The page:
How to keep the sailboat engine electrical systems functional. There are a variety of maintenance philosophies used in commercial and offshore-based rigs and ships. The traditional and most accepted is the Planned Maintenance System (PMS). This is based on maintenance tasks based on time intervals, either set periods or operational hours, and is still a useful basis for maintaining equipment. In most cases the only planned maintenance undertaken is engine oil changes based on running hours. The previous FMEA exercise allows the implementation of what is called Risk Based Maintenance and Inspection. We have evaluated all the areas most critical to boat operation, so the maintenance strategy should be centered on this. For example we know that the main failure causes are poor connections so routinely checking and tightening them reduces the failure rate. As a start point perform the recommended maintenance on all critical equipment and systems.
All connections on alternators, starters, engine blocks, batteries should be check tightened every six months, it is an easy task and results in fewer intermittent and complete failures. It is as not as onerous as it seems, and will pay dividends. Remember to switch all power off before you start the exercise.
Starter Motors. Starter motors have low failure rates, as actual operating hours are relatively low in comparison to motor vehicle applications. Failures are usually dependant on operational frequency with seized bearings, or stuck brush-gear being the major failure causes. Regular operation reduces failures, so running the engine regularly has positive advantages. In addition this will generate heat, which assists in displacing moisture within the windings. Starter motors should be cleaned or overhauled on a regular basis, ideally not exceeding two years. I usually take it off, take it to my favorite automotive electrician, and back in the same day. If your boat has not had the starter out in years then a service is a good precaution before you head off.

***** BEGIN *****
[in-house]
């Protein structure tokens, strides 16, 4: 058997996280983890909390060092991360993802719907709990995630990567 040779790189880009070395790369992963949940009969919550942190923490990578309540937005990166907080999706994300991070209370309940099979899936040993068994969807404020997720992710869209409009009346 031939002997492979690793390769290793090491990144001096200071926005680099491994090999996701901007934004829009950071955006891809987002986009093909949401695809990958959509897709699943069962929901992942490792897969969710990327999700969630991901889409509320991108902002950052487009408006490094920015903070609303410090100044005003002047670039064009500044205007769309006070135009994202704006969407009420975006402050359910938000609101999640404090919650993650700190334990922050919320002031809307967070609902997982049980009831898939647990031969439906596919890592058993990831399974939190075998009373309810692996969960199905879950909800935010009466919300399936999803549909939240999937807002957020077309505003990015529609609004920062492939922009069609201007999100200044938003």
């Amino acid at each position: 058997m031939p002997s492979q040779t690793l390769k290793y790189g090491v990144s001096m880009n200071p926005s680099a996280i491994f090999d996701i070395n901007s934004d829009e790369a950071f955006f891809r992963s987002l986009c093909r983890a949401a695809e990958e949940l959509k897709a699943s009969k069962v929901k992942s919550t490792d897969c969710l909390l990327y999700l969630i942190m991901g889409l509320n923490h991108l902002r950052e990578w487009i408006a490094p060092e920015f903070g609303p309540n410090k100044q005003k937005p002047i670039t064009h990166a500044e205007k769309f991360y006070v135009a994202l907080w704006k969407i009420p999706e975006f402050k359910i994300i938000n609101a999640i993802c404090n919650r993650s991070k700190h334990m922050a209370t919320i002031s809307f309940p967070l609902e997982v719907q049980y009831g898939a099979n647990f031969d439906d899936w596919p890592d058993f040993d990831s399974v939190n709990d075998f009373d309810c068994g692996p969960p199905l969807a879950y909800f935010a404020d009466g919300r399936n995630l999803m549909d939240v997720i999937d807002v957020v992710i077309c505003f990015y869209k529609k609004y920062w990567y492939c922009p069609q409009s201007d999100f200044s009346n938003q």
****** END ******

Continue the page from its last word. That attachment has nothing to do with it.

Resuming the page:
Alternators. Alternators have quite a low failure rate, as actual operating hours are also relatively low. Failures are generally caused by diode failures, or overheating, in particular with fast charge regulators and oversized battery banks. Alternators should be cleaned and overhauled on a regular basis, ideally not exceeding two years. Consider a higher output rated alternator to reduce overloading and heating. Again it is cheaper to take it to an automotive electrician and have it overhauled before you set out.
Batteries. Batteries generally have the highest failure rate of all components. This is not failure in the true sense but due to either inadequate charging with resultant sulfation, lost capacity and failure, or flattening of the battery with subsequent damage. In most cases this is due to poor systems design or human factors. The second highest failure cause is inadequate inspection and topping up of electrolytes, with resultant plate damage. Consider different batteries such as AGM types with lower failure rates, improved charging characteristics and elimination of the human and maintenance factor. A consequence of the tragic Sydney – Hobart yacht race is a coroners recommendation for installing only sealed batteries. All these are good reasons to upgrade and improve overall systems reliability. More sailboat engine advice and information on boat charging systems.